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Returnees Face Security Threats along Road to Abyei

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Returnees Face Security Threats along Road to Abyei

Posted by Matt Brown on January 20, 2011

ABYEI, Sudan – The convoy of 95 buses had been on the road for a week when it ran into problems. Hundreds of southern Sudanese families with all their belongings were trying to return to the South from Khartoum because they were afraid of reprisals after the South’s independence referendum.

Mawien Tong, a 23-year-old medical student in Khartoum, was trying to link up with his family in the South. Tong was on one of the lead buses in the convoy that came under attack by an Arab Misseriya militia last week as it tried to pass through the tense Abyei region along the North-South border.

The attack demonstrates the precarious security situation in Abyei, where Misseriya militiamen and Ngok Dinka are armed and ready to fight for the region rich in pastureland. Despite a cease-fire and disarmament agreement signed last week, the region remains volatile. Roads are still blocked and much needed supplies are not reaching Abyei town from the North. Busloads of returnees have been stuck in limbo for days.

On Wednesday, one bus made it through with 32 people including Tong. He told a story of looting, intimidation, rape, and gunfire.

After traveling south from Khartoum, the convoy made it to Nyama in South Kordofan state, just outside of the Abyei region. The buses continued south to the town of Diffra under escort from the northern Sudanese Armed Forces. Near Diffra, armed Misseriya fighters ambushed the convoy. They fired at the buses and looted the passengers. The SAF soldiers did nothing to stop them.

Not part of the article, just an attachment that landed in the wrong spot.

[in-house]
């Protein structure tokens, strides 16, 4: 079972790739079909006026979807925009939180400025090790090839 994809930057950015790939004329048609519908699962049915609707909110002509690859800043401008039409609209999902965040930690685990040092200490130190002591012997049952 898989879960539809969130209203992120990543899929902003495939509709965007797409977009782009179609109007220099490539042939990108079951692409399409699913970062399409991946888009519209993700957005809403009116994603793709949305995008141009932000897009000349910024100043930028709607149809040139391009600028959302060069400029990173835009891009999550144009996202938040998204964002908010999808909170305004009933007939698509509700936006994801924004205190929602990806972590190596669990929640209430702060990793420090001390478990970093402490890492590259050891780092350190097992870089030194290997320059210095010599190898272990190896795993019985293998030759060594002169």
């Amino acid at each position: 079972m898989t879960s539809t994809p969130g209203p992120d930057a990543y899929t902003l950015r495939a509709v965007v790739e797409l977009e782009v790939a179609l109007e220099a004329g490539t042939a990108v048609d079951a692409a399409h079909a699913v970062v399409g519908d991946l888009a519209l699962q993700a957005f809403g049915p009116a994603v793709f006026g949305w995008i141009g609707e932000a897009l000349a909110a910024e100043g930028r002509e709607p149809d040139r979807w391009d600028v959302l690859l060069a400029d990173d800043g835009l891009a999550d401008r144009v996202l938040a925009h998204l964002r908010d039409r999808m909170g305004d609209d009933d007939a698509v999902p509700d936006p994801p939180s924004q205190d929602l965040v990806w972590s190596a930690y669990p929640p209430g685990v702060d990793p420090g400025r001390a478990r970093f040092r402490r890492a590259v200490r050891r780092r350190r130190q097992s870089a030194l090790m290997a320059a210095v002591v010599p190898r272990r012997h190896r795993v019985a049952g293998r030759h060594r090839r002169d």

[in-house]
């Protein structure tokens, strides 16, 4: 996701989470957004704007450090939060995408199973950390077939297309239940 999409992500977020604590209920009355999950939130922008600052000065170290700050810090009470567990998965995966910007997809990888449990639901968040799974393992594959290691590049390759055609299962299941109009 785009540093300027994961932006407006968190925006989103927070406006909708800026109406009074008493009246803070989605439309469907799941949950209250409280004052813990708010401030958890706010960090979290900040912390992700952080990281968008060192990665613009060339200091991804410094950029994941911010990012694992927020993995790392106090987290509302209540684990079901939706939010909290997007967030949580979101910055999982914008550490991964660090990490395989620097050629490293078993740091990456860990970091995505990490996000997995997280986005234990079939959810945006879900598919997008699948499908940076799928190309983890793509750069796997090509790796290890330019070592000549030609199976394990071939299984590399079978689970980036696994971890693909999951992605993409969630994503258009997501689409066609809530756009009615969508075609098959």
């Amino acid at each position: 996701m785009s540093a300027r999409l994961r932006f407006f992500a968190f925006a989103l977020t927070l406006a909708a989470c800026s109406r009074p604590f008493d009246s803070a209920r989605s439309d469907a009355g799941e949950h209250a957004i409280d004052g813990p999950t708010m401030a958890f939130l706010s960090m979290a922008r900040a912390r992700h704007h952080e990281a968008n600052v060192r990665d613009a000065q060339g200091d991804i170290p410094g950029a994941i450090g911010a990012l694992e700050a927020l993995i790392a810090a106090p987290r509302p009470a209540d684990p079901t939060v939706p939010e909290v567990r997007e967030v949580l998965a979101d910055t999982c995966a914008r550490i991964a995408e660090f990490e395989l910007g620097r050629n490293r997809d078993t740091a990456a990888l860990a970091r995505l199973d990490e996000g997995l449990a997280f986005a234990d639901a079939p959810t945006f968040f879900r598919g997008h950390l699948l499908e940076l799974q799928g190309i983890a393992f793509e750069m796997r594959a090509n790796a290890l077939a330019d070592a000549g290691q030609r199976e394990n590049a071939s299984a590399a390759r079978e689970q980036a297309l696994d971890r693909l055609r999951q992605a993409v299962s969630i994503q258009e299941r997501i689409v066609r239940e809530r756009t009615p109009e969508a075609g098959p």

The convoy turned back to Nyama and the returnees spent days in a makeshift camp with no food or clean water. Women who ventured out of the camp looking for firewood were raped. After a week in Nyama, the convoy tried again to head south. Again they ran into armed fighters in Diffra and the buses were shot at and looted.

They were sent back to Nyama a second time. Tong said that the SAF soldiers taunted the returnees and chanted that they would never reach the South.

“We did not trust the SAF soldiers,” he said. “We thought they were luring us here so the Misseriya could kill us.”

After another three days in Nyama, they tried a third time to travel into the Abyei region. This time, they made it through Diffra and reached the handoff point for a Joint Integrated Unit that includes southern forces.

The JIU-led convoy came under fire from Misseriya fighters about 10 minutes past the checkpoint. They turned back and were told to return to Nyama. Tong and his fellow 31 passengers refused to go back to the squalid camp. Having already made it this far, they were desperate to continue to the South.

After two days at the JIU check point, U.N. peacekeepers finally came and picked them up in armored personnel carriers and drove them into Abyei town. The hundreds of returning families that make up the rest of the convoy are not as lucky. They are stuck in Nyama, their fate unknown.